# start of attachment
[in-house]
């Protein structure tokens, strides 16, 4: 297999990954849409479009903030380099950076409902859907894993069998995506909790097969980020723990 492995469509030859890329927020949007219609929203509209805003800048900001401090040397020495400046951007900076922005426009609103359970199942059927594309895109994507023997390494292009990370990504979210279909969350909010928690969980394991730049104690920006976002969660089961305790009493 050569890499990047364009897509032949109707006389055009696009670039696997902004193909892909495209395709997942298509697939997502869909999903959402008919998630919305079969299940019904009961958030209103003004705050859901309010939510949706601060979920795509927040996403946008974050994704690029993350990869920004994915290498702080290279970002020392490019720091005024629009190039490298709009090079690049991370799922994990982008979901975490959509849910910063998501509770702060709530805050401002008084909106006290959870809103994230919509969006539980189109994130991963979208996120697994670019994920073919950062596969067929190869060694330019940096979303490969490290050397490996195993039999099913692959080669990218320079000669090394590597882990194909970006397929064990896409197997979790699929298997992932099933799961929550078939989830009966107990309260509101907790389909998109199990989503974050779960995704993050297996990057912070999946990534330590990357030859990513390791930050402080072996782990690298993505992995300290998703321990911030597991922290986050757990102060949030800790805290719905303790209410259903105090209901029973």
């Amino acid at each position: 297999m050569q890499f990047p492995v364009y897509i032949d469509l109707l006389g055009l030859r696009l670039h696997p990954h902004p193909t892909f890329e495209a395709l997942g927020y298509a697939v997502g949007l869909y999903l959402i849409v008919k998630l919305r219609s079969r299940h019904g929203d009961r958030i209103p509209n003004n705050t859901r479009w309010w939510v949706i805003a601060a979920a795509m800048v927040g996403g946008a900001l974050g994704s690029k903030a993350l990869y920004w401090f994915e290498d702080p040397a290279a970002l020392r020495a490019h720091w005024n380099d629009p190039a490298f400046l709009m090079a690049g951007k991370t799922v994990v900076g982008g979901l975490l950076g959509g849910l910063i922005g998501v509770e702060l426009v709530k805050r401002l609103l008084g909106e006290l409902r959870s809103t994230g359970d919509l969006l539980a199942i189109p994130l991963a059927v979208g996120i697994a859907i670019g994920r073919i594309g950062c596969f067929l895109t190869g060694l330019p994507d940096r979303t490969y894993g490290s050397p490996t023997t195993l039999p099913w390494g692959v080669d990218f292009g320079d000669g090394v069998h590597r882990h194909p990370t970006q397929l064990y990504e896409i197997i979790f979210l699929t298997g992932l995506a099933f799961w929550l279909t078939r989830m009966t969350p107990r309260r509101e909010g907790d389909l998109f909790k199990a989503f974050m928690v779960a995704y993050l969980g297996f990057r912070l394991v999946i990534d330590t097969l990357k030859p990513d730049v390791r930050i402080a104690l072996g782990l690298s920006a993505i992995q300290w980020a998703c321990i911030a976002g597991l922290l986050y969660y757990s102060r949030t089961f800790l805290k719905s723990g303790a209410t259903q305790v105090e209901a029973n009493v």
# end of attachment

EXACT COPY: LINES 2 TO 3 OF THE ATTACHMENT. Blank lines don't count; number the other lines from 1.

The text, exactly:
């Protein structure tokens, strides 16, 4: 297999990954849409479009903030380099950076409902859907894993069998995506909790097969980020723990 492995469509030859890329927020949007219609929203509209805003800048900001401090040397020495400046951007900076922005426009609103359970199942059927594309895109994507023997390494292009990370990504979210279909969350909010928690969980394991730049104690920006976002969660089961305790009493 050569890499990047364009897509032949109707006389055009696009670039696997902004193909892909495209395709997942298509697939997502869909999903959402008919998630919305079969299940019904009961958030209103003004705050859901309010939510949706601060979920795509927040996403946008974050994704690029993350990869920004994915290498702080290279970002020392490019720091005024629009190039490298709009090079690049991370799922994990982008979901975490959509849910910063998501509770702060709530805050401002008084909106006290959870809103994230919509969006539980189109994130991963979208996120697994670019994920073919950062596969067929190869060694330019940096979303490969490290050397490996195993039999099913692959080669990218320079000669090394590597882990194909970006397929064990896409197997979790699929298997992932099933799961929550078939989830009966107990309260509101907790389909998109199990989503974050779960995704993050297996990057912070999946990534330590990357030859990513390791930050402080072996782990690298993505992995300290998703321990911030597991922290986050757990102060949030800790805290719905303790209410259903105090209901029973």
């Amino acid at each position: 297999m050569q890499f990047p492995v364009y897509i032949d469509l109707l006389g055009l030859r696009l670039h696997p990954h902004p193909t892909f890329e495209a395709l997942g927020y298509a697939v997502g949007l869909y999903l959402i849409v008919k998630l919305r219609s079969r299940h019904g929203d009961r958030i209103p509209n003004n705050t859901r479009w309010w939510v949706i805003a601060a979920a795509m800048v927040g996403g946008a900001l974050g994704s690029k903030a993350l990869y920004w401090f994915e290498d702080p040397a290279a970002l020392r020495a490019h720091w005024n380099d629009p190039a490298f400046l709009m090079a690049g951007k991370t799922v994990v900076g982008g979901l975490l950076g959509g849910l910063i922005g998501v509770e702060l426009v709530k805050r401002l609103l008084g909106e006290l409902r959870s809103t994230g359970d919509l969006l539980a199942i189109p994130l991963a059927v979208g996120i697994a859907i670019g994920r073919i594309g950062c596969f067929l895109t190869g060694l330019p994507d940096r979303t490969y894993g490290s050397p490996t023997t195993l039999p099913w390494g692959v080669d990218f292009g320079d000669g090394v069998h590597r882990h194909p990370t970006q397929l064990y990504e896409i197997i979790f979210l699929t298997g992932l995506a099933f799961w929550l279909t078939r989830m009966t969350p107990r309260r509101e909010g907790d389909l998109f909790k199990a989503f974050m928690v779960a995704y993050l969980g297996f990057r912070l394991v999946i990534d330590t097969l990357k030859p990513d730049v390791r930050i402080a104690l072996g782990l690298s920006a993505i992995q300290w980020a998703c321990i911030a976002g597991l922290l986050y969660y757990s102060r949030t089961f800790l805290k719905s723990g303790a209410t259903q305790v105090e209901a029973n009493v």